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Yemen Cease-fire to Begin Late Tuesday

by VOA News May 12, 2015

Saudi-led airstrikes pounded the rebel-held Yemeni capital Sana'a Tuesday as the new U.N. envoy to Yemen arrived hours before a five-day truce was set to begin between Gulf Arab nations and the Iran-allied Houthi militia.

The truce will allow badly needed humanitarian aid to reach civilians inside the conflict-battered country.

Mauritanian diplomat Ismail Ould Cheikh Ahmed seeks to bring Yemen's feuding armed groups toward a political accord that could end more than six weeks of ground battles and Saudi-led airstrikes.

Also Tuesday, Islamic militant websites reported four leading members of Yemen's al-Qaida branch were killed in a suspected U.S. drone strike Monday in the southern port of Mukalla on the Arabian Sea.

Rockets believed to have been fired by U.S. drones hit al-Qaida militants based in the city's presidential residence Monday, security officials told The Associated Press.

The militant Aamaq outlet, affiliated with the Islamic State group – an al-Qaida rival – said the four include Maamoun Hatem, reportedly an Islamic State sympathizer. The three other militants were identified as Abu Anwar al-Kutheiri, Mohammed Saleh al-Gharabi and Mabkhout Waqash al-Sayeri.

Ahead of the cease-fire deadline, U.N. humanitarian chief Valerie Amos pleaded with all parties to halt the violence and let aid workers deliver food, provide medical care, ensure access to clean water and allow people to escape to safer areas.

'Given the deteriorating humanitarian situation on the ground in Yemen with hundreds of thousands of vulnerable civilians trapped in the middle of fighting and unable to access lifesaving aid it is essential that this pause materialize,' Amos said in a statement.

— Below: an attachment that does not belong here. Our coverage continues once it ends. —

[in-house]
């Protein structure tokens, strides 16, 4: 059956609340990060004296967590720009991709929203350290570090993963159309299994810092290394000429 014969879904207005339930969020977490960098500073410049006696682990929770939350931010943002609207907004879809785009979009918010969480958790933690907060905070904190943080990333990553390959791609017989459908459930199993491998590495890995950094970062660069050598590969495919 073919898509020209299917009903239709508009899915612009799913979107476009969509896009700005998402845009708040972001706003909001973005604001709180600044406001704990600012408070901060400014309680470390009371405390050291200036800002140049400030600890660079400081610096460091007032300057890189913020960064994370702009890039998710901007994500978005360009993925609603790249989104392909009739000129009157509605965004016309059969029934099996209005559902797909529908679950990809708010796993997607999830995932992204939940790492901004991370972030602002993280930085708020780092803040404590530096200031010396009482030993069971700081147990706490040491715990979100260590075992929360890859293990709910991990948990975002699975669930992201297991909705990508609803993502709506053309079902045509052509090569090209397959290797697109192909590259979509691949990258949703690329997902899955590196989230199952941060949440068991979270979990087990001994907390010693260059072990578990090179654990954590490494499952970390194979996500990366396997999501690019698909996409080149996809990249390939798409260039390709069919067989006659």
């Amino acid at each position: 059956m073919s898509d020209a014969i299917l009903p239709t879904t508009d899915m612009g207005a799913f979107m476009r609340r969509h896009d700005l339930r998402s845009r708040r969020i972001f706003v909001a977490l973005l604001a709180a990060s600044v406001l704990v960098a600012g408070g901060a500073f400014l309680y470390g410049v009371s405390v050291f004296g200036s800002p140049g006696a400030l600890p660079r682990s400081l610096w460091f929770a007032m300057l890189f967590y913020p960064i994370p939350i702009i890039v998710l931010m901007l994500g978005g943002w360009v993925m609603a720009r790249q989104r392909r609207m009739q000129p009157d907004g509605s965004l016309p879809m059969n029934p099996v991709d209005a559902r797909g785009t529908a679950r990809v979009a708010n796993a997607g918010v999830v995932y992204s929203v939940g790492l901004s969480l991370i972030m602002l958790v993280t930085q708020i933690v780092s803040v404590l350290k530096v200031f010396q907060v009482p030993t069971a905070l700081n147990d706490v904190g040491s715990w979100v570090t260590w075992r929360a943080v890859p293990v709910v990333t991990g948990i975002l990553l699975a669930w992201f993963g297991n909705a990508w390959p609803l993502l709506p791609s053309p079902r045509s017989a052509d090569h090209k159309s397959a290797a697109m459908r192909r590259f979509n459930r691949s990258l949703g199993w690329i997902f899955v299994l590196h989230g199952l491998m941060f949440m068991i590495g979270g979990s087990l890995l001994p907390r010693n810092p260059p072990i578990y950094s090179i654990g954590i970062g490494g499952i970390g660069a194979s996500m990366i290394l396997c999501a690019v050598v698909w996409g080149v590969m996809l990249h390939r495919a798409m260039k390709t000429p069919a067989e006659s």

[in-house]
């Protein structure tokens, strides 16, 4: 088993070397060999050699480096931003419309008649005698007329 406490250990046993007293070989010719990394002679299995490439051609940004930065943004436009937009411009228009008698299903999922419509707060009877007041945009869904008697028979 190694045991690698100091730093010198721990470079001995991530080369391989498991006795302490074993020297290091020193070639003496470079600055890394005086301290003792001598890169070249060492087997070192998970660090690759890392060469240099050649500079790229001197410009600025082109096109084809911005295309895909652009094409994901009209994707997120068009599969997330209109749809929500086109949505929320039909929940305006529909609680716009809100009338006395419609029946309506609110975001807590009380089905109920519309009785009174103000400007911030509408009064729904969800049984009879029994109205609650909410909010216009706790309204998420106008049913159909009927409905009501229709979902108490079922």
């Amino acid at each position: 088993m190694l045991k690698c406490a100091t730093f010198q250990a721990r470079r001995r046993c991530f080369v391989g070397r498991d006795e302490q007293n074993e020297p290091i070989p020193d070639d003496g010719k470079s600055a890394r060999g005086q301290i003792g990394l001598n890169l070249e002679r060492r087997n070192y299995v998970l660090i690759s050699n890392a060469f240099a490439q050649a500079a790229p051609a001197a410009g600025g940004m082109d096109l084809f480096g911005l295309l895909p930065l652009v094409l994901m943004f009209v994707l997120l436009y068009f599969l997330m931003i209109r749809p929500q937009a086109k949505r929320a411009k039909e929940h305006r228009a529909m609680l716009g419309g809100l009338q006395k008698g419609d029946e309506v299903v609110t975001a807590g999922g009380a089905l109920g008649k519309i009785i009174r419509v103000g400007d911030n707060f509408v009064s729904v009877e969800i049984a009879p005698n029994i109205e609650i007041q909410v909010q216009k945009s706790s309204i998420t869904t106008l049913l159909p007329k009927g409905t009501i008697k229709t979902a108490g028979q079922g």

Meanwhile, Saudi-led airstrikes on a rocket base in Sana'a Monday killed 90 people and wounded 300, a local official was quoted as telling the state news agency Saba Tuesday.

If confirmed, the death toll would be among the highest in a single incident over more than six weeks of bombings, which have killed more than 1,400 people, according to the U.N.

The conflict involves Houthi rebels who took control of the capital in September then pushed to the south in an offensive earlier this year that forced President Abd-Rabbu Mansour Hadi to flee to Saudi Arabia.

The Saudis and other allies launched their airstrikes against the Houthis in late March at the request of Hadi.

Some material for this report provided by Reuters and AP.



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